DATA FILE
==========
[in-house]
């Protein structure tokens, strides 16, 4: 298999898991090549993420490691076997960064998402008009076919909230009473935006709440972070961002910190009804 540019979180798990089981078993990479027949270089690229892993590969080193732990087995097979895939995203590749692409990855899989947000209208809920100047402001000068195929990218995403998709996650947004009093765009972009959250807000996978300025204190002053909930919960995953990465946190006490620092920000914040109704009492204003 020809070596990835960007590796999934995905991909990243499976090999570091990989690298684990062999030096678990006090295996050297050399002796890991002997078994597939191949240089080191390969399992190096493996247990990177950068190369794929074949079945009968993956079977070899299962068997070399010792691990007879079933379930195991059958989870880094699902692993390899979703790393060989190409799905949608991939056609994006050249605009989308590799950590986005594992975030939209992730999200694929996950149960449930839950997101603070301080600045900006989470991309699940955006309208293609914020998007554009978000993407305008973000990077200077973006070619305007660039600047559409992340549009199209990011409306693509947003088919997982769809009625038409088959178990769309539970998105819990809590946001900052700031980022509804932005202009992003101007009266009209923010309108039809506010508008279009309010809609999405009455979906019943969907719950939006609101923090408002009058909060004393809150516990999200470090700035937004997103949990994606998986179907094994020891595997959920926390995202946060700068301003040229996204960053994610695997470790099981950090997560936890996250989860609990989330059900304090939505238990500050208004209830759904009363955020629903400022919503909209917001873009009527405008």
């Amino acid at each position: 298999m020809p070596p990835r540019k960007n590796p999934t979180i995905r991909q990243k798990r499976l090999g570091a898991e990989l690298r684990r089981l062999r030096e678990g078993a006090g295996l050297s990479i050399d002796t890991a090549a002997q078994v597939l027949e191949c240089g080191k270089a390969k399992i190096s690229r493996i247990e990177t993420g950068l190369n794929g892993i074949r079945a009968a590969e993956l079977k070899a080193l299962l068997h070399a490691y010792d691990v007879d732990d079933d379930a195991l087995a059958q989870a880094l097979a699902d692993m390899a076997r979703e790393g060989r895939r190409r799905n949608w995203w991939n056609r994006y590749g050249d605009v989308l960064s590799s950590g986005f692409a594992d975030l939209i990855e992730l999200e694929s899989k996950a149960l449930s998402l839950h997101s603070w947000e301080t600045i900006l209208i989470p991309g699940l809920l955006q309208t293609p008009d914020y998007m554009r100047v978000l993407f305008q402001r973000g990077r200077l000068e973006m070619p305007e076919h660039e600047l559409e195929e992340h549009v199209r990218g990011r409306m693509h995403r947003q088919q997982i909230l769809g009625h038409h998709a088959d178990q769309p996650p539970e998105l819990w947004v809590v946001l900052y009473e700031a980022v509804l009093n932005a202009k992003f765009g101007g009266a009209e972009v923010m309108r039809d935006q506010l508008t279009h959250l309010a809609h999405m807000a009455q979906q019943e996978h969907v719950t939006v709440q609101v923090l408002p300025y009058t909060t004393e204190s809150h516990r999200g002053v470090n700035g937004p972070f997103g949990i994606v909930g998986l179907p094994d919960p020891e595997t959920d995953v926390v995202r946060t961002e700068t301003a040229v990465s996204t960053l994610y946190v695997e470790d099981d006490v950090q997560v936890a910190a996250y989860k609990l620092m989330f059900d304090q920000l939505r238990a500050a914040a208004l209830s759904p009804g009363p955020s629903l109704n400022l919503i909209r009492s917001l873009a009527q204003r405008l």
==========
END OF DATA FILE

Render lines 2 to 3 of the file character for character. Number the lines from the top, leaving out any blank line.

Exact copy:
């Protein structure tokens, strides 16, 4: 298999898991090549993420490691076997960064998402008009076919909230009473935006709440972070961002910190009804 540019979180798990089981078993990479027949270089690229892993590969080193732990087995097979895939995203590749692409990855899989947000209208809920100047402001000068195929990218995403998709996650947004009093765009972009959250807000996978300025204190002053909930919960995953990465946190006490620092920000914040109704009492204003 020809070596990835960007590796999934995905991909990243499976090999570091990989690298684990062999030096678990006090295996050297050399002796890991002997078994597939191949240089080191390969399992190096493996247990990177950068190369794929074949079945009968993956079977070899299962068997070399010792691990007879079933379930195991059958989870880094699902692993390899979703790393060989190409799905949608991939056609994006050249605009989308590799950590986005594992975030939209992730999200694929996950149960449930839950997101603070301080600045900006989470991309699940955006309208293609914020998007554009978000993407305008973000990077200077973006070619305007660039600047559409992340549009199209990011409306693509947003088919997982769809009625038409088959178990769309539970998105819990809590946001900052700031980022509804932005202009992003101007009266009209923010309108039809506010508008279009309010809609999405009455979906019943969907719950939006609101923090408002009058909060004393809150516990999200470090700035937004997103949990994606998986179907094994020891595997959920926390995202946060700068301003040229996204960053994610695997470790099981950090997560936890996250989860609990989330059900304090939505238990500050208004209830759904009363955020629903400022919503909209917001873009009527405008």
């Amino acid at each position: 298999m020809p070596p990835r540019k960007n590796p999934t979180i995905r991909q990243k798990r499976l090999g570091a898991e990989l690298r684990r089981l062999r030096e678990g078993a006090g295996l050297s990479i050399d002796t890991a090549a002997q078994v597939l027949e191949c240089g080191k270089a390969k399992i190096s690229r493996i247990e990177t993420g950068l190369n794929g892993i074949r079945a009968a590969e993956l079977k070899a080193l299962l068997h070399a490691y010792d691990v007879d732990d079933d379930a195991l087995a059958q989870a880094l097979a699902d692993m390899a076997r979703e790393g060989r895939r190409r799905n949608w995203w991939n056609r994006y590749g050249d605009v989308l960064s590799s950590g986005f692409a594992d975030l939209i990855e992730l999200e694929s899989k996950a149960l449930s998402l839950h997101s603070w947000e301080t600045i900006l209208i989470p991309g699940l809920l955006q309208t293609p008009d914020y998007m554009r100047v978000l993407f305008q402001r973000g990077r200077l000068e973006m070619p305007e076919h660039e600047l559409e195929e992340h549009v199209r990218g990011r409306m693509h995403r947003q088919q997982i909230l769809g009625h038409h998709a088959d178990q769309p996650p539970e998105l819990w947004v809590v946001l900052y009473e700031a980022v509804l009093n932005a202009k992003f765009g101007g009266a009209e972009v923010m309108r039809d935006q506010l508008t279009h959250l309010a809609h999405m807000a009455q979906q019943e996978h969907v719950t939006v709440q609101v923090l408002p300025y009058t909060t004393e204190s809150h516990r999200g002053v470090n700035g937004p972070f997103g949990i994606v909930g998986l179907p094994d919960p020891e595997t959920d995953v926390v995202r946060t961002e700068t301003a040229v990465s996204t960053l994610y946190v695997e470790d099981d006490v950090q997560v936890a910190a996250y989860k609990l620092m989330f059900d304090q920000l939505r238990a500050a914040a208004l209830s759904p009804g009363p955020s629903l109704n400022l919503i909209r009492s917001l873009a009527q204003r405008l």